Cortical Surface Registration and Shape Analysis Public Deposited

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  • March 20, 2019
  • Lyu, Ilwoo
    • Affiliation: College of Arts and Sciences, Department of Computer Science
  • A population analysis of human cortical morphometry is critical for insights into brain development or degeneration. Such an analysis allows for investigating sulcal and gyral folding patterns. In general, such a population analysis requires both a well-established cortical correspondence and a well-defined quantification of the cortical morphometry. The highly folded and convoluted structures render a reliable and consistent population analysis challenging. Three key challenges have been identified for such an analysis: 1) consistent sulcal landmark extraction from the cortical surface to guide better cortical correspondence, 2) a correspondence establishment for a reliable and stable population analysis, and 3) quantification of the cortical folding in a more reliable and biologically meaningful fashion. The main focus of this dissertation is to develop a fully automatic pipeline that supports a population analysis of local cortical folding changes. My proposed pipeline consists of three novel components I developed to overcome the challenges in the population analysis: 1) automatic sulcal curve extraction for stable/reliable anatomical landmark selection, 2) group-wise registration for establishing cortical shape correspondence across a population with no template selection bias, and 3) quantification of local cortical folding using a novel cortical-shape-adaptive kernel. To evaluate my methodological contributions, I applied all of them in an application to early postnatal brain development. I studied the human cortical morphological development using the proposed quantification of local cortical folding from neonate age to 1 year and 2 years of age, with quantitative developmental assessments. This study revealed a novel pattern of associations between the cortical gyrification and cognitive development.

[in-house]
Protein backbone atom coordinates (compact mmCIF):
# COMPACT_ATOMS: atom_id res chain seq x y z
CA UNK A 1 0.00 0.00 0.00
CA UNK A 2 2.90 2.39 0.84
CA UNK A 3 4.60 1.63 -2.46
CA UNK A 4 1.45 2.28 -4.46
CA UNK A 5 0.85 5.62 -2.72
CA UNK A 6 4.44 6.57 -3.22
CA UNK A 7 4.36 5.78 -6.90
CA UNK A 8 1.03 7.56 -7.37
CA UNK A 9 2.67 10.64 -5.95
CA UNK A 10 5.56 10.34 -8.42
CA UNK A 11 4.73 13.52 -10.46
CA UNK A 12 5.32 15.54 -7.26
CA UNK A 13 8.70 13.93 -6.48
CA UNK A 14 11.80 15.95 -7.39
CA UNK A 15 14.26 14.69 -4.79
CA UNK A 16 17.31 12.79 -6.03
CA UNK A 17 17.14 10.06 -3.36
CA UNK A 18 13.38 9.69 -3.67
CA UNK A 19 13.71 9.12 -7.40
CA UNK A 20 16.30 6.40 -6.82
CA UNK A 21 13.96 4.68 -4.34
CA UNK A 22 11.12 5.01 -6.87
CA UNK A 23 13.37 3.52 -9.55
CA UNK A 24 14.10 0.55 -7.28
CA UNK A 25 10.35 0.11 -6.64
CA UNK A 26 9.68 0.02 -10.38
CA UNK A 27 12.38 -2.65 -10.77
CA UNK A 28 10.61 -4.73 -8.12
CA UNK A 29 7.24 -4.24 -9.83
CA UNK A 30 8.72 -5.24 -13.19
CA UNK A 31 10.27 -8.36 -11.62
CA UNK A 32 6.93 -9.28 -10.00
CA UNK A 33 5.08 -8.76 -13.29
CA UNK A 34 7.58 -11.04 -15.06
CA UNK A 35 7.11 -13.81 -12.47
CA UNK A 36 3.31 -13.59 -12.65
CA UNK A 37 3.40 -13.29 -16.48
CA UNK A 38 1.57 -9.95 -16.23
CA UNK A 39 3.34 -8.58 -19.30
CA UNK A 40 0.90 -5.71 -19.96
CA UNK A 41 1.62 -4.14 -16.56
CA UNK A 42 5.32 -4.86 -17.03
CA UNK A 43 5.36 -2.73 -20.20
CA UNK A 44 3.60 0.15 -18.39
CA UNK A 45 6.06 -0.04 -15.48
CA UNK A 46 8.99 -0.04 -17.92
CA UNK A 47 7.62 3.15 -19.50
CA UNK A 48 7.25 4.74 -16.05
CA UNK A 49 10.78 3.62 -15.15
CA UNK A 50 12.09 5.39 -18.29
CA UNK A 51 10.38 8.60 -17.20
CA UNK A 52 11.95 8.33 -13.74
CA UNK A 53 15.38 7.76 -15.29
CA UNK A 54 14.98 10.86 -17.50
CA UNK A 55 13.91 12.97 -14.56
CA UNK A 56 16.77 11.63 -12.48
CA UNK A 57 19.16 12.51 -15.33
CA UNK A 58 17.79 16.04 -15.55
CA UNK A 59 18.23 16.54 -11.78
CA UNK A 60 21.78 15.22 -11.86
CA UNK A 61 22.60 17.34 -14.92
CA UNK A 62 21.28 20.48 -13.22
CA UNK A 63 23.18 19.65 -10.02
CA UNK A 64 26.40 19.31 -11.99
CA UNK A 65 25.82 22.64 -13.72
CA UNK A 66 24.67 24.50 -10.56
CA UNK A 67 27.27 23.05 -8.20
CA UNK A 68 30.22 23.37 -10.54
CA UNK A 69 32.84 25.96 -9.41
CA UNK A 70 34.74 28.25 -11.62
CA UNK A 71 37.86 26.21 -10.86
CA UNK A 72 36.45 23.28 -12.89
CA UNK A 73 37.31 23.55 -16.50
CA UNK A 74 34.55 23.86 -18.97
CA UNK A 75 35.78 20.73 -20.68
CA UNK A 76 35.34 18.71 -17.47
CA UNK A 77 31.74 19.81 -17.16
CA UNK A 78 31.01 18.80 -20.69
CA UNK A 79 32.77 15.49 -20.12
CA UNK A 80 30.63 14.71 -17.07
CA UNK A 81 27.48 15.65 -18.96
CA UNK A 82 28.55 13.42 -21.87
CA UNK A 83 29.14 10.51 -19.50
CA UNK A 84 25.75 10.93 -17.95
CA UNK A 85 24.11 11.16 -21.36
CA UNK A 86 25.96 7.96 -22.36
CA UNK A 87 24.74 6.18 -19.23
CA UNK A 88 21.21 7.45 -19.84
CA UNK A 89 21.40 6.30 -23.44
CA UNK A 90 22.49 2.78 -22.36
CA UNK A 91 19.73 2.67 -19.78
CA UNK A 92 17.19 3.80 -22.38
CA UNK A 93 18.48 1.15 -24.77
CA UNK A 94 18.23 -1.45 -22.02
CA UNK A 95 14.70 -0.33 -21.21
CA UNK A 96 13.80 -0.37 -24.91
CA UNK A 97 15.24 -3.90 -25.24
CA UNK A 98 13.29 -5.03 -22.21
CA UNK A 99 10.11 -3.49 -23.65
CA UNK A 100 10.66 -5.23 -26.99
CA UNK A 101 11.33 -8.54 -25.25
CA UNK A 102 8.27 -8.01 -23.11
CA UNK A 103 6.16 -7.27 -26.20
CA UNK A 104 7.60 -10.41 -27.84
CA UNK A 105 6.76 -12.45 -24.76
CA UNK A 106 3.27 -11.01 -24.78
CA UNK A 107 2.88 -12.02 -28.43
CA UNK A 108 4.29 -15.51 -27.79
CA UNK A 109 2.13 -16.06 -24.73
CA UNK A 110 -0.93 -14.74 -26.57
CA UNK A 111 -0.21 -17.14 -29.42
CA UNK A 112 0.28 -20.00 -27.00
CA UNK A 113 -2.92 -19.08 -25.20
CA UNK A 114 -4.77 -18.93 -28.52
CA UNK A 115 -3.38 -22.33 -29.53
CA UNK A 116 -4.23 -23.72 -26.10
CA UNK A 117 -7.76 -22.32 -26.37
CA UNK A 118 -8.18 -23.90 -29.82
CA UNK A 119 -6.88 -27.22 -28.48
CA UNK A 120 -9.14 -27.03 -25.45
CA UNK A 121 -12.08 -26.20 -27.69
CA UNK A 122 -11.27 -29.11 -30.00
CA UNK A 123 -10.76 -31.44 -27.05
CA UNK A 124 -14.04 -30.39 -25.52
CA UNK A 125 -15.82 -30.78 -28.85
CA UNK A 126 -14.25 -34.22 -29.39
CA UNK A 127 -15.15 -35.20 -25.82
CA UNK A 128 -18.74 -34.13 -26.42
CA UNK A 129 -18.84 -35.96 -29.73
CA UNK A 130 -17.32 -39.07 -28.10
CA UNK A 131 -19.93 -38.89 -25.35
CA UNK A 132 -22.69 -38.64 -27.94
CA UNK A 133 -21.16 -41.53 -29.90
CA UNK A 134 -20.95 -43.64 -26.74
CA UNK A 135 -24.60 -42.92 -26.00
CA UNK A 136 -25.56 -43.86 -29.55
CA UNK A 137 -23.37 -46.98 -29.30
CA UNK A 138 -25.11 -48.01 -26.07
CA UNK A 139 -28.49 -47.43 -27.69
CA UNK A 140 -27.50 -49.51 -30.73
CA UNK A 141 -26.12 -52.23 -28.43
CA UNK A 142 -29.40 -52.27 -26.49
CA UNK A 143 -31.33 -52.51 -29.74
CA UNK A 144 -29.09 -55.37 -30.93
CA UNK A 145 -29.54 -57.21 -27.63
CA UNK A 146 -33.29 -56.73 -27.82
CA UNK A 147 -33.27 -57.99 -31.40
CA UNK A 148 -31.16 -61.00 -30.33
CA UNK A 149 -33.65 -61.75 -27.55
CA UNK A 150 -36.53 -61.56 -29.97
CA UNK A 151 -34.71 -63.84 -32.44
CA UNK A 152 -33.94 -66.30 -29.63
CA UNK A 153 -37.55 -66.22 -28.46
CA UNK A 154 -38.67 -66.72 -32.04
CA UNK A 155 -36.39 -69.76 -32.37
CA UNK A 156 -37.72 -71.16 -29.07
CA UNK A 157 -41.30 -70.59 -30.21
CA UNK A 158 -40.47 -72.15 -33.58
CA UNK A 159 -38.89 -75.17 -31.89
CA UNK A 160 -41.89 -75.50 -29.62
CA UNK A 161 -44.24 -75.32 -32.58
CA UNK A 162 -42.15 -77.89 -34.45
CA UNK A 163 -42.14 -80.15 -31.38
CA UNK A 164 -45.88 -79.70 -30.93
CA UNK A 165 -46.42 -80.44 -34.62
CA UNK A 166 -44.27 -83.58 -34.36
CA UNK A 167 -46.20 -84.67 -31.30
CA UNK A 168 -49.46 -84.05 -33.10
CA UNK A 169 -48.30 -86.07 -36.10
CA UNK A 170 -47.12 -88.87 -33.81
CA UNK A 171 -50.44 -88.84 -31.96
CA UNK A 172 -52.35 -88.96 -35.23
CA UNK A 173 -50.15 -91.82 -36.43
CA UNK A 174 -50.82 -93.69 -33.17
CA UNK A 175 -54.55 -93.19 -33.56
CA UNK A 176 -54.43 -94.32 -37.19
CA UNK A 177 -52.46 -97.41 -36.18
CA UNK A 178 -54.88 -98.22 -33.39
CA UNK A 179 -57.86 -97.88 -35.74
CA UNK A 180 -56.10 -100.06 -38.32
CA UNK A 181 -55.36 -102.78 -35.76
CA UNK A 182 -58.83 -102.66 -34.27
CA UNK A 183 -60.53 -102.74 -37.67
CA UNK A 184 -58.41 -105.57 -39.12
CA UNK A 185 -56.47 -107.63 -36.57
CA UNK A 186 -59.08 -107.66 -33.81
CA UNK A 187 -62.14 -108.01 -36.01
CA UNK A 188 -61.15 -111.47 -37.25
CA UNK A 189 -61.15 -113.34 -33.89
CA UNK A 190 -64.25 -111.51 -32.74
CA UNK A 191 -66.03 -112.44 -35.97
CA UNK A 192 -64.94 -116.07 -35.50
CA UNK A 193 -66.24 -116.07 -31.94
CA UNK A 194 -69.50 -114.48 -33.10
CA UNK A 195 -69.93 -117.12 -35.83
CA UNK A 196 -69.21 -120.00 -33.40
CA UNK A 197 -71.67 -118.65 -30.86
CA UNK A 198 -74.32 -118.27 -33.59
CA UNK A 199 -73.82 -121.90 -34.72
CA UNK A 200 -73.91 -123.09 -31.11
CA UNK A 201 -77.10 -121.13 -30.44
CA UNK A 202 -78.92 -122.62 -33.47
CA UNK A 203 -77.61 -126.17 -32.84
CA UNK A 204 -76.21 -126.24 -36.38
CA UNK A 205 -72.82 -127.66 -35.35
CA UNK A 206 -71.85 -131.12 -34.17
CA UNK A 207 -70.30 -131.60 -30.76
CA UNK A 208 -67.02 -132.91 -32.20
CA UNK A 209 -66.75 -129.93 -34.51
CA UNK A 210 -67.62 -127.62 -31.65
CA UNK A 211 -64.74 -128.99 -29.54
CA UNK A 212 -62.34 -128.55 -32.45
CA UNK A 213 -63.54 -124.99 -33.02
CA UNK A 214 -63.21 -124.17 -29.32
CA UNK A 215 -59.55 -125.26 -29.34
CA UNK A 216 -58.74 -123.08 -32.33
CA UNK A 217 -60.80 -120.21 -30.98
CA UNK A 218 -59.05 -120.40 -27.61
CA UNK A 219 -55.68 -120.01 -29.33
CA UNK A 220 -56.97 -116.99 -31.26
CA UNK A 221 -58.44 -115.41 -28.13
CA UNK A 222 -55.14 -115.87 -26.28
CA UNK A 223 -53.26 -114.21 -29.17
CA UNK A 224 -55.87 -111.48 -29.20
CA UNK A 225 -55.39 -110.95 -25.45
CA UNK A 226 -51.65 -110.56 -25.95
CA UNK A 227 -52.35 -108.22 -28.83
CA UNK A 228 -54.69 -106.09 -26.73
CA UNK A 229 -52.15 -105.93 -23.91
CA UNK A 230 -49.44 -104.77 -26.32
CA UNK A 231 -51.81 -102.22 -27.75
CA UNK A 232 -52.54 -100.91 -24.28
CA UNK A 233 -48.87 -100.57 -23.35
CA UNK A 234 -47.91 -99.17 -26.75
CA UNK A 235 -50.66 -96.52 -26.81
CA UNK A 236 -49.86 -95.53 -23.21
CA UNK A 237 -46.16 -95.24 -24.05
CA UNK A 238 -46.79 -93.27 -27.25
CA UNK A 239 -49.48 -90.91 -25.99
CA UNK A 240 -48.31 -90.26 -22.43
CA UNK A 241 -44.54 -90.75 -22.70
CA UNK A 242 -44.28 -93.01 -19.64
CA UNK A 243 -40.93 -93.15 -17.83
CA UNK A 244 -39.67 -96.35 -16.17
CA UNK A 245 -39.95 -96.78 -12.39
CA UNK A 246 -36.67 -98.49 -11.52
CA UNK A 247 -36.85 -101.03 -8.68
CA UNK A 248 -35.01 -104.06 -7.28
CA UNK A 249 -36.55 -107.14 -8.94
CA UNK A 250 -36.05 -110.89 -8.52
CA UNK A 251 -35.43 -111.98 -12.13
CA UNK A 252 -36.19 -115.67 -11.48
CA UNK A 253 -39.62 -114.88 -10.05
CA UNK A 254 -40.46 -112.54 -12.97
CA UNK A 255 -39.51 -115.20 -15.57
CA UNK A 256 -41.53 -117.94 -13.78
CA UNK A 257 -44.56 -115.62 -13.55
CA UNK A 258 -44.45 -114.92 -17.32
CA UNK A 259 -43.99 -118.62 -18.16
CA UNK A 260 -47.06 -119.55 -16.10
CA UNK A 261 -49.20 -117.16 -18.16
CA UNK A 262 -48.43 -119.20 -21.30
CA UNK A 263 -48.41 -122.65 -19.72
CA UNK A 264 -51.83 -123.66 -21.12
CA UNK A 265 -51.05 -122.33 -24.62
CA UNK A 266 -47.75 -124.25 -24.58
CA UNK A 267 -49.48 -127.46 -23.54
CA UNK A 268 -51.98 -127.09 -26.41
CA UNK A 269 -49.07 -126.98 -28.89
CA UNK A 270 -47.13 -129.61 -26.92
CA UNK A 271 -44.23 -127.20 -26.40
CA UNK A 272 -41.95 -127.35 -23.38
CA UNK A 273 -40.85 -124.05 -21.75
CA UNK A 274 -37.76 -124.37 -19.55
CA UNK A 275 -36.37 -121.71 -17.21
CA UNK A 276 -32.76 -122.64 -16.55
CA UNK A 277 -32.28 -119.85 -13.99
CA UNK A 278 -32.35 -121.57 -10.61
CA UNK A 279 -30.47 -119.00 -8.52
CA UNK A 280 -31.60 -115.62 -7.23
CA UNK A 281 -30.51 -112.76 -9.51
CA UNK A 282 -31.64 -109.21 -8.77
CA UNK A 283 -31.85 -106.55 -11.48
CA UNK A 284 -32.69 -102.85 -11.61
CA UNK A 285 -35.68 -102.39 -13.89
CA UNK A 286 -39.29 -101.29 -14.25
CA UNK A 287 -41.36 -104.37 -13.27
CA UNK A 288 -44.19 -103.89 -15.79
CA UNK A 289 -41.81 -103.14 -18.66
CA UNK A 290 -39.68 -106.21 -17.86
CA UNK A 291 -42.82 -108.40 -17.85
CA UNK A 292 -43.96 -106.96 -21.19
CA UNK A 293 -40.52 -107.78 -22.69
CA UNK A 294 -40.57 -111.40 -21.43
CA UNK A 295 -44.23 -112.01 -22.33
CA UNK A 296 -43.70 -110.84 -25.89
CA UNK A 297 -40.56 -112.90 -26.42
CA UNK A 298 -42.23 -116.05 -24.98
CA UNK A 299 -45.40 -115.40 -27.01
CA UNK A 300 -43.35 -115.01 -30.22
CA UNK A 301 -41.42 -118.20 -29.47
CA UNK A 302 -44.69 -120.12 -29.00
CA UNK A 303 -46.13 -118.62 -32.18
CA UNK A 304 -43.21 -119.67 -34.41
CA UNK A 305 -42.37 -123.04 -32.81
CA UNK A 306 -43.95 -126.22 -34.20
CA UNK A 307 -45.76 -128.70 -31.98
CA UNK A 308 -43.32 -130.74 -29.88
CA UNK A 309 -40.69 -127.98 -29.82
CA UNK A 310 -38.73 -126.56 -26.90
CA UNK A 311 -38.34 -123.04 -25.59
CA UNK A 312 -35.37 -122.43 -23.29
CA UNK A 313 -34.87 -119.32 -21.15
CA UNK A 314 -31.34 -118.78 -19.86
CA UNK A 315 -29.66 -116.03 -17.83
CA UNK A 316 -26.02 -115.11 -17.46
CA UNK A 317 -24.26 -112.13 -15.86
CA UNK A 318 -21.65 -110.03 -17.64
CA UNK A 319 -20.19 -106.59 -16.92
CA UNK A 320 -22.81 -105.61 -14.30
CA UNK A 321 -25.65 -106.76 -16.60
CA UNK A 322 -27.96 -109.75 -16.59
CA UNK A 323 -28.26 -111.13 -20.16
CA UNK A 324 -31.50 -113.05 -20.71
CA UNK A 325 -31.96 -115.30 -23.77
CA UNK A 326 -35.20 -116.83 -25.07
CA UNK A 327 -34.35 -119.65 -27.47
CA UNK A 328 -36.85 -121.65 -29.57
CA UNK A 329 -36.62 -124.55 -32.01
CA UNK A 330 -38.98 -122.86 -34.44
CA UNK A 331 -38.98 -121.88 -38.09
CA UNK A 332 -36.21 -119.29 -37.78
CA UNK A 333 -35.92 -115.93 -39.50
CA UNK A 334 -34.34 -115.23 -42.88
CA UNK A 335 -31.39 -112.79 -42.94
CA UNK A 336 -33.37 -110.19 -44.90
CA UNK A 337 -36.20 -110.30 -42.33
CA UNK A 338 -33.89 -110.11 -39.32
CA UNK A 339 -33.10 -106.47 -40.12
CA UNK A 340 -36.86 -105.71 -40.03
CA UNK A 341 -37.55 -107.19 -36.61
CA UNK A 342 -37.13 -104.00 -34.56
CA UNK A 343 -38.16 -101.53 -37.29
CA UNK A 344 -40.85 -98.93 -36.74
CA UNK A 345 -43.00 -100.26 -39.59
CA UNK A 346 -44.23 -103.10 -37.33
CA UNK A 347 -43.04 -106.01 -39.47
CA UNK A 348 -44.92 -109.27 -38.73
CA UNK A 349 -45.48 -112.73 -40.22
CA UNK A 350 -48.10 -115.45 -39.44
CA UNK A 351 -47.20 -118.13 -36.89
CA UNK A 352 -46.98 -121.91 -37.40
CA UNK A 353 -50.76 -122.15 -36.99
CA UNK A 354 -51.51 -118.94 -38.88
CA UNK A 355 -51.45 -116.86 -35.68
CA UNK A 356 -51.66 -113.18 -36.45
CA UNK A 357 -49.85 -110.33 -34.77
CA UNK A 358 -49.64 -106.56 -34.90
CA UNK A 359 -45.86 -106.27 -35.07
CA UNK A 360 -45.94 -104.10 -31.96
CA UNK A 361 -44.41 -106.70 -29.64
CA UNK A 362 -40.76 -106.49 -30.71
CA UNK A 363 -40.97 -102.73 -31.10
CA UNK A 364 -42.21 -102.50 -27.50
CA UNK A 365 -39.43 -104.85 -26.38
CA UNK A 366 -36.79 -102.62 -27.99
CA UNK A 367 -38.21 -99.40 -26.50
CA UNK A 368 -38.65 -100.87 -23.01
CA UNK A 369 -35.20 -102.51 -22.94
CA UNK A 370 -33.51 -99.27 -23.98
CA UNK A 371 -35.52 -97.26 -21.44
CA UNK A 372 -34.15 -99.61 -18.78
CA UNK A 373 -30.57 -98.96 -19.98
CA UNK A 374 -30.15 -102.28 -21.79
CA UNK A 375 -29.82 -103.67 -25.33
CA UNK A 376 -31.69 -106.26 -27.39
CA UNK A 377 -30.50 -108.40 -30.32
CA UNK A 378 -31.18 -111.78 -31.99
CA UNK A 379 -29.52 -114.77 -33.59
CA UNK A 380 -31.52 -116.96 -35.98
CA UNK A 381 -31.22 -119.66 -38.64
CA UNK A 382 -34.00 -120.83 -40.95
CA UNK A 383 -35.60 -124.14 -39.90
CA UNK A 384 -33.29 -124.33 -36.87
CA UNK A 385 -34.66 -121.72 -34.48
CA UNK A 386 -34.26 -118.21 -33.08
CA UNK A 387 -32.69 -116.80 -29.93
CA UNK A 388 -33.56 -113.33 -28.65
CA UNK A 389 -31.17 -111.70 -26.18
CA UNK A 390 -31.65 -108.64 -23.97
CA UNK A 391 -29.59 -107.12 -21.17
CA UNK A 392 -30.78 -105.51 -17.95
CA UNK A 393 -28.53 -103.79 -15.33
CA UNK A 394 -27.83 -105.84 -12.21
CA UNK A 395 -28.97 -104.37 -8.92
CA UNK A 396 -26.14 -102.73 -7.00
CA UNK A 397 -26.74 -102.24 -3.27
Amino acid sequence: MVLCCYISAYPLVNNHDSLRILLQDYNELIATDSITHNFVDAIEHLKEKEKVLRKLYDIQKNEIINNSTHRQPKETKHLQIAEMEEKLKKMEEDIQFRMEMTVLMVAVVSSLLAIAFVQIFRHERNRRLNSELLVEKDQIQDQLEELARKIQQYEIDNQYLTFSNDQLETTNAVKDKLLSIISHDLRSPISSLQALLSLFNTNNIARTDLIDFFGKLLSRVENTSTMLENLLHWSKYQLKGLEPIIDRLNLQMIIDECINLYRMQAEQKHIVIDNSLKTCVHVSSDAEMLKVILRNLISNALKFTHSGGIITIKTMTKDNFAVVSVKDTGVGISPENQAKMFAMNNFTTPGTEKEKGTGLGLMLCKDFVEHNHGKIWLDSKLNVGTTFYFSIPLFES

Date of publication
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Rights statement
  • In Copyright
  • Niethammer, Marc
  • Zhu, Hongtu
  • Gilmore, John
  • Pizer, Stephen M.
  • Styner, Martin
  • Doctor of Philosophy
Degree granting institution
  • University of North Carolina at Chapel Hill Graduate School
Graduation year
  • 2017

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